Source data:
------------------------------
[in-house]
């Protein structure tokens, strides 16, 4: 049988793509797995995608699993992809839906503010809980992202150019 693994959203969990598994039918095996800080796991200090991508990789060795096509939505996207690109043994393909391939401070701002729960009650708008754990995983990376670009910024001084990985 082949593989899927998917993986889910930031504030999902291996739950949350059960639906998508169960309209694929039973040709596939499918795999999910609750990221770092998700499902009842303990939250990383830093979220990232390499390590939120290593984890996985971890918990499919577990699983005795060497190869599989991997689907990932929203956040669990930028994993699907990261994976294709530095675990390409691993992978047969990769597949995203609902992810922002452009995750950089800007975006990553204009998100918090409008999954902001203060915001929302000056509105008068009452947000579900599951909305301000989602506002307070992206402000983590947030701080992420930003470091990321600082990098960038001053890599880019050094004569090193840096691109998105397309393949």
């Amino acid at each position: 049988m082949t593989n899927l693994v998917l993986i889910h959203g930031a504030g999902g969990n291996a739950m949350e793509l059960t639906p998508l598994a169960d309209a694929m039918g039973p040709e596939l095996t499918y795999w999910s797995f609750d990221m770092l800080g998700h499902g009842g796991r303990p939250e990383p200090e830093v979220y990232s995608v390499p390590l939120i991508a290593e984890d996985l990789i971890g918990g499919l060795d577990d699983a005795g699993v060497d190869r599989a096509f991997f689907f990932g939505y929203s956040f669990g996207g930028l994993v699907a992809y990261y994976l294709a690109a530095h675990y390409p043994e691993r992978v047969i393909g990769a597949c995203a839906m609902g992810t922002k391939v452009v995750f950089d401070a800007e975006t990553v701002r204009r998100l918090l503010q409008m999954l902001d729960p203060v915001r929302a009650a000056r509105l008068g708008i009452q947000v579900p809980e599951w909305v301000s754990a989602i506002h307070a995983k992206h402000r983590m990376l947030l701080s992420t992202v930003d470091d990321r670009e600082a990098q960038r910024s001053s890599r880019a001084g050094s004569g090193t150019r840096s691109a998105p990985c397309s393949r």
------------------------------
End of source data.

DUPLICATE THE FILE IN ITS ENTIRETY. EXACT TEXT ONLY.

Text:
[in-house]
């Protein structure tokens, strides 16, 4: 049988793509797995995608699993992809839906503010809980992202150019 693994959203969990598994039918095996800080796991200090991508990789060795096509939505996207690109043994393909391939401070701002729960009650708008754990995983990376670009910024001084990985 082949593989899927998917993986889910930031504030999902291996739950949350059960639906998508169960309209694929039973040709596939499918795999999910609750990221770092998700499902009842303990939250990383830093979220990232390499390590939120290593984890996985971890918990499919577990699983005795060497190869599989991997689907990932929203956040669990930028994993699907990261994976294709530095675990390409691993992978047969990769597949995203609902992810922002452009995750950089800007975006990553204009998100918090409008999954902001203060915001929302000056509105008068009452947000579900599951909305301000989602506002307070992206402000983590947030701080992420930003470091990321600082990098960038001053890599880019050094004569090193840096691109998105397309393949």
């Amino acid at each position: 049988m082949t593989n899927l693994v998917l993986i889910h959203g930031a504030g999902g969990n291996a739950m949350e793509l059960t639906p998508l598994a169960d309209a694929m039918g039973p040709e596939l095996t499918y795999w999910s797995f609750d990221m770092l800080g998700h499902g009842g796991r303990p939250e990383p200090e830093v979220y990232s995608v390499p390590l939120i991508a290593e984890d996985l990789i971890g918990g499919l060795d577990d699983a005795g699993v060497d190869r599989a096509f991997f689907f990932g939505y929203s956040f669990g996207g930028l994993v699907a992809y990261y994976l294709a690109a530095h675990y390409p043994e691993r992978v047969i393909g990769a597949c995203a839906m609902g992810t922002k391939v452009v995750f950089d401070a800007e975006t990553v701002r204009r998100l918090l503010q409008m999954l902001d729960p203060v915001r929302a009650a000056r509105l008068g708008i009452q947000v579900p809980e599951w909305v301000s754990a989602i506002h307070a995983k992206h402000r983590m990376l947030l701080s992420t992202v930003d470091d990321r670009e600082a990098q960038r910024s001053s890599r880019a001084g050094s004569g090193t150019r840096s691109a998105p990985c397309s393949r």